For The Patriot Ledger
July 16, 2015
Earlier this week, President Obama spoke at the annual convention of the NAACP and declared this country’s criminal justice system “skewed against black men.” He also said black men suffer much harsher penalties compared to white men who commit the same crimes.
Hearing the President’s remarks, I thought only about Bill Cosby, and
how he hasn’t suffered any penalties at all.
Days before Obama’s speech, it was reported that Cosby admitted under oath to obtaining sedatives for the purpose of drugging women for sex. But Obama said not a word about the criminal justice system’s inadequate response to Cosby’s actions, leaving many to wonder – Isn’t Bill Cosby a black man?
It’s hard to feel sympathy for the plight of persecuted black men with Cosby constantly in the news — facing not a single criminal charge. There’s little chance people will ever care about the very real problem of injustices perpetrated against black men so long as Bill Cosby evades justice with the President’s tacit approval.
Obama’s two daughters are the ages of several of Cosby’s victims (a couple of victims were only 15), and Obama said in a speech in 2014 that he understands the way sexual assault causes lifelong harm to victims, yet he continued to ignore the suffering of Cosby’s victims, even as he tried to address the story during a press event this week when a reporter asked him about Cosby’s admission to drugging women.
Obama replied that if a woman is drugged without her knowledge, and then a man has sex with her “without her consent,” it is rape. The President needs a refresher course in rape law. Drugging a person without their knowledge makes the sex act rape. It is not necessary to also prove non-consent.
And why didn’t the President say anything supportive about the victims?
It wouldn’t have been politically controversial because nobody with a conscience has supported Cosby for a long time. All the President had to say was, “Bill Cosby does not deserve this nation’s respect, and if our criminal justice system is inadequate to redress his actions on behalf of the victims, then we need to fix the system.” Obama could also have said, “the problem of racism in our prison population is made worse by the favorable treatment of wealthy black men, and if we are ever going to treat all black men fairly, we cannot show favoritism toward wealthy men of any color.”
The President should have said say those things, but he didn’t, because women don’t matter very much in this country compared to wealthy men like Bill Cosby. This is the harsh truth about violence against women generally. Under the law, the word of one victim is sufficient to prove rape, but when the offender is a rich guy, even dozens of victims and a confession don’t cut it, not because the evidence isn’t strong enough but because too many prosecutors care less about women, and more about funding their re-election campaigns.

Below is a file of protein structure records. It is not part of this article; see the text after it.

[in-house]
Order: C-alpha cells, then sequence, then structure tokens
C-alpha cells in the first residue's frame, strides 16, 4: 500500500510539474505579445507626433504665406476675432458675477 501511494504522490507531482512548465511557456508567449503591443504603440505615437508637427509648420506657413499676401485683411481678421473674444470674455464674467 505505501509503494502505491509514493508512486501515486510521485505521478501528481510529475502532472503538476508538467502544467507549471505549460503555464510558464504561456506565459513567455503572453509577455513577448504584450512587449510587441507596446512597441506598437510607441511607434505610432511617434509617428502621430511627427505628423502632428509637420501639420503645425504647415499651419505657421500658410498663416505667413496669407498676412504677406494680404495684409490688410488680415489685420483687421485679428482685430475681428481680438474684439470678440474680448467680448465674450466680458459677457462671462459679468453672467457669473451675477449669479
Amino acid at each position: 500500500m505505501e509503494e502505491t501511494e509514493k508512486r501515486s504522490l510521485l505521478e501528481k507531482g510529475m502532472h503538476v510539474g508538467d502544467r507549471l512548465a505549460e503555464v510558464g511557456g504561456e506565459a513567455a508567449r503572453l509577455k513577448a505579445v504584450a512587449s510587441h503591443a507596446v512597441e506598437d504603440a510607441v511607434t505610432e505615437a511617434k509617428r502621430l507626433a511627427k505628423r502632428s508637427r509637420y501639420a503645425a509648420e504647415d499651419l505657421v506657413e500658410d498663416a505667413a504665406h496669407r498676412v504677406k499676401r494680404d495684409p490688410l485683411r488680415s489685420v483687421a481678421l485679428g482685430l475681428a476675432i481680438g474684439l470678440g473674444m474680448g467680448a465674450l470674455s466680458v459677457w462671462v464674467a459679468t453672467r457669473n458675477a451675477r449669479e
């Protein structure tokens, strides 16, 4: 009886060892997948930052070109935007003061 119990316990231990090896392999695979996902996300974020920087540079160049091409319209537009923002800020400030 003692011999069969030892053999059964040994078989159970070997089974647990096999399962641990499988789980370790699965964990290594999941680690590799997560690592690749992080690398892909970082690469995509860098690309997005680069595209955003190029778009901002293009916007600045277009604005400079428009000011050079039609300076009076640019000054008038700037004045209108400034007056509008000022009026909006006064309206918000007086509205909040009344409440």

Cosby is accused of dozens of sex crimes, from the 1960s through the mid-2000s, in at least ten different states, but not a single law enforcement official has called for Cosby to be prosecuted. Some news stories blame the statute of limitations, but in most states the clock stops running when an offender leaves the jurisdiction, and there’s no doubt Cosby “left” many of the states where incidents took place.
This “stopping of the clock” exception is why so many priests faced child sexual abuse charges even decades after the abuse ended.
At least 17 victims reported incidents in California, where Cosby has a home, so it’s too late to file most of those charges, although one of the 17 was in 2008 and is clearly within the window of opportunity. Why isn’t the District Attorney in Los Angeles jumping at the chance to file SOME charge, so that SOME justice can be done for all the California victims?
Other incidents allegedly occurred in Michigan, Illinois, Georgia, Nevada, New York, New Jersey, Pennsylvania, Massachusetts, and Colorado. In most of those states, criminal charges are still possible because Cosby hasn’t spent enough time there for the clock to run out. The District Attorney in Montgomery County, Pennsylvania admitted as much about a 2004 incident, but he said in 2005 that the evidence was “insufficient” to prove the charge beyond a reasonable doubt. Someone should ask him if he still has such an absurd view of the evidence, and if he does, he should be run out of office.
Even if criminal charges are never filed, President Obama should declare his support for Cosby’s victims and explain why violence against women, like racist violence, is a civil rights issue. And he should state in no uncertain terms that all sex offenders should be held accountable, including wealthy black men.